Loss of Gun Rights
Further, if you have a restraining order against you, you may not own a firearm, and will be required to surrender any firearms you currently own to law enforcement, or immediately sell them to a gun dealer licensed in the state of California.
Should you ignore the firearm restrictions while you have a restraining order against you, you could face additional charges which carry as much as a three year state prison sentence and fines as high as $1,000.
Potential Defenses to Violation of a Restraining Order
Depending on the circumstances surrounding your alleged violation of a restraining order, your criminal defense attorney could use one of the following defenses:
- You did not intend to violate the restraining order, or it was violated accidentally. Perhaps you were ordered not to go within a specific distance of the alleged victim, yet you inadvertently showed up in the same restaurant, store, or other public place. In this case, you lacked the intent to violate the restraining order, and the violation was accidental.
- You were unaware there was a restraining order issued against you, therefore you could not have intentionally violated the order. This defense will only be successful if you were not served with the restraining order, or it was accidentally served to the wrong person.
- You are physically unable to comply with the restraining order. Suppose the order prohibits you from driving on the street where the alleged victim resides, yet in order to get to work there is no other route you can take. In this instance, you are unable to comply with the California restraining order and so did not willfully violate the order.
- The alleged victim falsely accused you of violating the restraining order. In some instances, particularly during a contentious custody dispute or divorce, the alleged victim may, out of revenge, falsely claim you violated the restraining order. While having an experienced Los Angeles criminal defense attorney by your side is important any time there is a restraining order issued, if you are falsely accused of violating the order, it is especially important to have an attorney fighting zealously to clear your name and help you avoid the serious penalties associated with the alleged violation.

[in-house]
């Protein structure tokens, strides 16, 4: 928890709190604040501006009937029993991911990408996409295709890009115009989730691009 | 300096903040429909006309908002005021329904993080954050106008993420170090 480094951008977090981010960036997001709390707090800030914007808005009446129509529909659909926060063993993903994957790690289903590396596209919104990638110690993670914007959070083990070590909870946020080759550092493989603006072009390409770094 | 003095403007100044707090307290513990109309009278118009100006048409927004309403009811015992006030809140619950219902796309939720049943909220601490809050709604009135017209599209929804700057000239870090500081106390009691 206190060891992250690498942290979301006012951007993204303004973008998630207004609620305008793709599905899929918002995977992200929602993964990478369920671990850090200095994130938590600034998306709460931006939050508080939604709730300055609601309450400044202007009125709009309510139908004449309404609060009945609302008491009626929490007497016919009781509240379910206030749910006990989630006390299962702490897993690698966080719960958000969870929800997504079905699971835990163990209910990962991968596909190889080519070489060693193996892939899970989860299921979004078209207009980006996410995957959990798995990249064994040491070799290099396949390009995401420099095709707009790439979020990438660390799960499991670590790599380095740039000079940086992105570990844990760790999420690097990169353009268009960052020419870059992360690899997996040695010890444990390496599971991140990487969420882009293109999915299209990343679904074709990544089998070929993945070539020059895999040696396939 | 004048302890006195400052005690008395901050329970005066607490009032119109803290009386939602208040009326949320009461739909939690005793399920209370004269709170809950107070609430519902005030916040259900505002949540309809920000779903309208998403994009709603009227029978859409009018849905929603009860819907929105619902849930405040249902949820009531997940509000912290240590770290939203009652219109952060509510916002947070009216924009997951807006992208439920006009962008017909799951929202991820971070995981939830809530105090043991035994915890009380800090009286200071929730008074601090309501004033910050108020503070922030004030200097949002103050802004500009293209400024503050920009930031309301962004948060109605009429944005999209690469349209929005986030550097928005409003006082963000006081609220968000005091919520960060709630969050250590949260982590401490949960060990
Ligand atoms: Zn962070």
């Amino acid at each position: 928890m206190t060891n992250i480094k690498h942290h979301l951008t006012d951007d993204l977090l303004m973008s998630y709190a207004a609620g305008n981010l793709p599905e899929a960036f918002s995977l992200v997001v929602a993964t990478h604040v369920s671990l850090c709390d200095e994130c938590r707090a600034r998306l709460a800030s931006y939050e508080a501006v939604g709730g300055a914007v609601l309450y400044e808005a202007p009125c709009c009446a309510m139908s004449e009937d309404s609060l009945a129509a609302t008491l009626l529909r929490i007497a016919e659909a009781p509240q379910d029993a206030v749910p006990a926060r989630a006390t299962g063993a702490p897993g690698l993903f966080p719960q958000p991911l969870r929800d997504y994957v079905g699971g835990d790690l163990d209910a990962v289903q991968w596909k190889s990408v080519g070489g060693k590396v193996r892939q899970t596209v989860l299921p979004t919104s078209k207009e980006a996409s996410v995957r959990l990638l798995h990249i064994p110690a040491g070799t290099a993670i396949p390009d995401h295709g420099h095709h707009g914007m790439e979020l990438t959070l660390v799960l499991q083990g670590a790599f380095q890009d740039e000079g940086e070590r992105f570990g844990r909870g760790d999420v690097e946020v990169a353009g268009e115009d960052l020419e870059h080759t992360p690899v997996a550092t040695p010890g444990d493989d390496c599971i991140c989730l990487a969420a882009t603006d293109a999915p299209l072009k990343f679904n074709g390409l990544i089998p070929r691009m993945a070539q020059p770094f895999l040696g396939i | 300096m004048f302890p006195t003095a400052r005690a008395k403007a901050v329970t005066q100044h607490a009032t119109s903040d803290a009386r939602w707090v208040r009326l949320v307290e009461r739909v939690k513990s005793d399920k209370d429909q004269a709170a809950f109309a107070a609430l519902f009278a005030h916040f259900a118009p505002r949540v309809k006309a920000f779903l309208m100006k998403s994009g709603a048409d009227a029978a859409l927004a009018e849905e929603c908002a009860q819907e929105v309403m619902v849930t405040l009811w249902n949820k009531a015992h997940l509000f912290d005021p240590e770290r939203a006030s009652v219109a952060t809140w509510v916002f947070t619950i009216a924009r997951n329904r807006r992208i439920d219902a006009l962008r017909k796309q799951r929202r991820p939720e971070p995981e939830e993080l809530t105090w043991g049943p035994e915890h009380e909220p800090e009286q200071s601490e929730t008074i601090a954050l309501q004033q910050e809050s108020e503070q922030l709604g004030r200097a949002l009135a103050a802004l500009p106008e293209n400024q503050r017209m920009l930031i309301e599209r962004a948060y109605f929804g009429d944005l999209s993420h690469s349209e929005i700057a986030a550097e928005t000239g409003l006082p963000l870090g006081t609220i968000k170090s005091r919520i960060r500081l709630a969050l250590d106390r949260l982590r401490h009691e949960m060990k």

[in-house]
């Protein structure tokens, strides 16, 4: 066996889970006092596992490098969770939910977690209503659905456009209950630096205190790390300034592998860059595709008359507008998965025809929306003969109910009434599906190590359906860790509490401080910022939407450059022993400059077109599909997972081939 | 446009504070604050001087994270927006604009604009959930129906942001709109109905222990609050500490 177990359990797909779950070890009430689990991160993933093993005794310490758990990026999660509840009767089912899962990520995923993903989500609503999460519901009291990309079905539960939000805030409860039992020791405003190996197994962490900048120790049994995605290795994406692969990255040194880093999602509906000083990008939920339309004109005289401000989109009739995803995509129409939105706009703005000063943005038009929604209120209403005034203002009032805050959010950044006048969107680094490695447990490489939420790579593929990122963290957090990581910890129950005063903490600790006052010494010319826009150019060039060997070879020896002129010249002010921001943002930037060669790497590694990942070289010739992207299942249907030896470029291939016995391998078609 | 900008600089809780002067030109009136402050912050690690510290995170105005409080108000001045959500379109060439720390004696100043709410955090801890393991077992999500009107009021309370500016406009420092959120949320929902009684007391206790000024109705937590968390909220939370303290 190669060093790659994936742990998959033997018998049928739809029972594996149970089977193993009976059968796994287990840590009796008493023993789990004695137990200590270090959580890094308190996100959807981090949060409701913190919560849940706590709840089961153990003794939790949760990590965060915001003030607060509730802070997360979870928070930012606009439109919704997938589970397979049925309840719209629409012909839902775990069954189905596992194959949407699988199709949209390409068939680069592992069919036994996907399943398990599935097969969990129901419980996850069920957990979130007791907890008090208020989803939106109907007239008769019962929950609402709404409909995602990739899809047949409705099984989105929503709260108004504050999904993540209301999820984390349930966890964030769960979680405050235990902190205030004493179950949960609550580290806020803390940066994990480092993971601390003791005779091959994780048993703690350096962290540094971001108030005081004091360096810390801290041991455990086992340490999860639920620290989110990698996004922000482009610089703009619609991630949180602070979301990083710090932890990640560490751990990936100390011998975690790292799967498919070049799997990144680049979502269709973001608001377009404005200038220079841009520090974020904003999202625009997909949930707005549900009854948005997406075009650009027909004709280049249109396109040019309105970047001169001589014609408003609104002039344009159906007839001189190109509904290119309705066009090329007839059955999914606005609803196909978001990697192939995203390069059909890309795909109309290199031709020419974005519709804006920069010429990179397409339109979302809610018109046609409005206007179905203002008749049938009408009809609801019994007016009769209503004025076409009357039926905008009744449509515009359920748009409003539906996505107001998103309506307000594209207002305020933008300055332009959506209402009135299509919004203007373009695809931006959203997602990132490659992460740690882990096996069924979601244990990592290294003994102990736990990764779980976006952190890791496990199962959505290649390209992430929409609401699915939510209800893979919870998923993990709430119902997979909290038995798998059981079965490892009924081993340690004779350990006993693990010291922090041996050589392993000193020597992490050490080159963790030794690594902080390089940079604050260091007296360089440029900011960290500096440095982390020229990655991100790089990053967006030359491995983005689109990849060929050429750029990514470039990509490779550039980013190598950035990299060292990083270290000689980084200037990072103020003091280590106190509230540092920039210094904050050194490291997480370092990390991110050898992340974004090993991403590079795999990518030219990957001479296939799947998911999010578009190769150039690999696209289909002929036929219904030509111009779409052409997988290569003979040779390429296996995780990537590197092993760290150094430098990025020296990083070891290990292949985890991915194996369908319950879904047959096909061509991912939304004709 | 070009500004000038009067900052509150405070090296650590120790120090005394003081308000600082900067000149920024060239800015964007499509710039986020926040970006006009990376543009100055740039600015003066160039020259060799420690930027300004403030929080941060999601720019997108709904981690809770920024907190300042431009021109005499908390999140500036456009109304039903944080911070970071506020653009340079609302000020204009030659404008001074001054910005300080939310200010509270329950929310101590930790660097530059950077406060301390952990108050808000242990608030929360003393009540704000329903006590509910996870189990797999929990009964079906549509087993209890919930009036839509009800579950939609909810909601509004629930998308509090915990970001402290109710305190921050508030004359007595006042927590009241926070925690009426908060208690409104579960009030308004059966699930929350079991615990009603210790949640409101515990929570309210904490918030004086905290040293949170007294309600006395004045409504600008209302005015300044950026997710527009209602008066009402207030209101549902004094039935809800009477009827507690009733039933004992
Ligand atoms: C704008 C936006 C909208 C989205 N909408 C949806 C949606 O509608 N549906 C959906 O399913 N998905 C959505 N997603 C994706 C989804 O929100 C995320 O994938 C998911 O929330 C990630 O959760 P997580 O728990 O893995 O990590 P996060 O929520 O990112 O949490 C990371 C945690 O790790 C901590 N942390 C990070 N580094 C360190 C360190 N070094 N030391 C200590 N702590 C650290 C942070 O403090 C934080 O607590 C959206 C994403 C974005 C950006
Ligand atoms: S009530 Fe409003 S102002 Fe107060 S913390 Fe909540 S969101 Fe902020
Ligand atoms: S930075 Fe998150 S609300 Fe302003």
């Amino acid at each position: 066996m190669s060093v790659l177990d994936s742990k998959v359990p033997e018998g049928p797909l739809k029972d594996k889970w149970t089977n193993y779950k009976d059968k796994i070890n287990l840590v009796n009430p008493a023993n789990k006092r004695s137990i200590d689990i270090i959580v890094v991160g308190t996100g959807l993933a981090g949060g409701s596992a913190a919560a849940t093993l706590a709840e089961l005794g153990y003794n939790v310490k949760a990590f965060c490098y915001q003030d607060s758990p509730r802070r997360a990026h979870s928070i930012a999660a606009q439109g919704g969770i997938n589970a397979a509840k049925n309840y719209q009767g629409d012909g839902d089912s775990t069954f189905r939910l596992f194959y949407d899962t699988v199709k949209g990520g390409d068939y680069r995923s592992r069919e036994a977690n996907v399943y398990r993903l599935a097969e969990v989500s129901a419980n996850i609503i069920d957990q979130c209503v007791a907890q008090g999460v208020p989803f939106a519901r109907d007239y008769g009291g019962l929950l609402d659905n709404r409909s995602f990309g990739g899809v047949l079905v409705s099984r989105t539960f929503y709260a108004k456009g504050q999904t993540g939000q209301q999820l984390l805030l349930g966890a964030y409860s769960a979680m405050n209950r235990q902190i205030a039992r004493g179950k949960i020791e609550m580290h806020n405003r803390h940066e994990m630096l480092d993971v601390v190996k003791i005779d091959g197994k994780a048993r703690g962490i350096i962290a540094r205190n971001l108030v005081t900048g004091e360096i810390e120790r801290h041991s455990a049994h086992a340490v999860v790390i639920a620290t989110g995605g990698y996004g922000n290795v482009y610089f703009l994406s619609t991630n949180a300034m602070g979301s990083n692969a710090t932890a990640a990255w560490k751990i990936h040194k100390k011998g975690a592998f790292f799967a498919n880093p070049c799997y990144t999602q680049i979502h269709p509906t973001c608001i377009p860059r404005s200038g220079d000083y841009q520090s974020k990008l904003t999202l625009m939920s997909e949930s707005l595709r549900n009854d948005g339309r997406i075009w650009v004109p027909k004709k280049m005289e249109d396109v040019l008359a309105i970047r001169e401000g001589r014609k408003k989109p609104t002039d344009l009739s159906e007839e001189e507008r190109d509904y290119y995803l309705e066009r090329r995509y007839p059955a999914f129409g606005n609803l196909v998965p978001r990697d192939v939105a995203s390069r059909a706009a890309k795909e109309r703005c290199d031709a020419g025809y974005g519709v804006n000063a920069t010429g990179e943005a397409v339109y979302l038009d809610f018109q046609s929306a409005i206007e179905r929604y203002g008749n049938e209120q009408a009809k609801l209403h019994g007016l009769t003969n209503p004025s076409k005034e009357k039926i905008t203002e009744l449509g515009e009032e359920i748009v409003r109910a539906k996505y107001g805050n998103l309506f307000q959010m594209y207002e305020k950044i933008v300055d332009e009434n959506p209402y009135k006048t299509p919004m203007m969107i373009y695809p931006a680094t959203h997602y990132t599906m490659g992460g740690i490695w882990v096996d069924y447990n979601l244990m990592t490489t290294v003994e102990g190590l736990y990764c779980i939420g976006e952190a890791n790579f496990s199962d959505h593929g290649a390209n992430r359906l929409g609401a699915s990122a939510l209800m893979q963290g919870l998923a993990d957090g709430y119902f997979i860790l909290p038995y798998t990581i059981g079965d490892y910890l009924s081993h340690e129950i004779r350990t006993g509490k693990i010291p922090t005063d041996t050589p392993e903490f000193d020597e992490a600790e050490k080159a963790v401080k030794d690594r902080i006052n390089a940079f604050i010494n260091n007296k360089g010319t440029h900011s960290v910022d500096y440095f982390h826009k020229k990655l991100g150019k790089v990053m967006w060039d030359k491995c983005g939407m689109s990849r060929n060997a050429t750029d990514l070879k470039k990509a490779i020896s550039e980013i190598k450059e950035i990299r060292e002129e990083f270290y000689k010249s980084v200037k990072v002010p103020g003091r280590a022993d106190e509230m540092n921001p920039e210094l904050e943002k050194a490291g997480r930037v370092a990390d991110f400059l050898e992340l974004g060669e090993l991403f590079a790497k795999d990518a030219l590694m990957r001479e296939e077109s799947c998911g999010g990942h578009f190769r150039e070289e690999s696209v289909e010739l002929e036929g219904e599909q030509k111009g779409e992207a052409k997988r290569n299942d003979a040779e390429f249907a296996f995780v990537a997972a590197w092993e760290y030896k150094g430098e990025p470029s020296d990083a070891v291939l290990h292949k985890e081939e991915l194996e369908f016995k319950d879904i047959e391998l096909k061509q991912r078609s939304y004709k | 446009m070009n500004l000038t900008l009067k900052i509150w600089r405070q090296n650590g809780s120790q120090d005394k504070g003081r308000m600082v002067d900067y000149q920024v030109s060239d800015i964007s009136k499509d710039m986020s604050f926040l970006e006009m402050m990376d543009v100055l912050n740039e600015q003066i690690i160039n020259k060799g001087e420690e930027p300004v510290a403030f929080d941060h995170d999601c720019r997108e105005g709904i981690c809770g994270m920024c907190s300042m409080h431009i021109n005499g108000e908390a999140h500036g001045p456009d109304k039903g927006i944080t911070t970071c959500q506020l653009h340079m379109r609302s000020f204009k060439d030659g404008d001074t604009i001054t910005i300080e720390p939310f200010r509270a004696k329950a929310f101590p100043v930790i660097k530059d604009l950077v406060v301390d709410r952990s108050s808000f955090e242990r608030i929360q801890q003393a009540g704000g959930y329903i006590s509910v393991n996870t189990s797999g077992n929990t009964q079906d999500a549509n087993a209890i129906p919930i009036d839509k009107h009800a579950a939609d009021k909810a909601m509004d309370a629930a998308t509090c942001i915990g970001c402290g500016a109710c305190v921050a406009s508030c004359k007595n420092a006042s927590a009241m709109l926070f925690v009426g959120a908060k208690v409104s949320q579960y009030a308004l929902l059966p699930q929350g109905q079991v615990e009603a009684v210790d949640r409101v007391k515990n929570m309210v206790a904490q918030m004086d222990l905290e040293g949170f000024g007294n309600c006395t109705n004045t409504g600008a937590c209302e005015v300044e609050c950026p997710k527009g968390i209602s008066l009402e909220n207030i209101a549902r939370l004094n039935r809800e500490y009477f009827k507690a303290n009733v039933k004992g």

- Finally, if the restraining order was not issued properly or was not issued legally, you are not bound by the terms, therefore cannot be convicted of violating those terms. Perhaps the court that issued the restraining order lacked jurisdiction, or the facts on which the restraining order was issued were untrue or misleading.
Other Issues Associated With a Los Angeles Restraining Order
You may wonder what will happen if the alleged victim contacts you. If this occurs, you should make every effort to not speak to the alleged victim, and leave immediately to avoid being charged with a violation of the order.
Perhaps you believe the restraining order is simply untrue, therefore invalid, so you decide to ignore it. No matter how untrue the allegations against you, absolutely do not ignore it.
Start Your Free Consultation
Speak to a Los Angeles criminal defense attorney immediately in order to understand your options and avoid being charged with violating a restraining order.
You may have other questions associated with the restraining order against you, or you may want to file a restraining order against another person. Whatever your situation, contact The Rodriguez Law Group.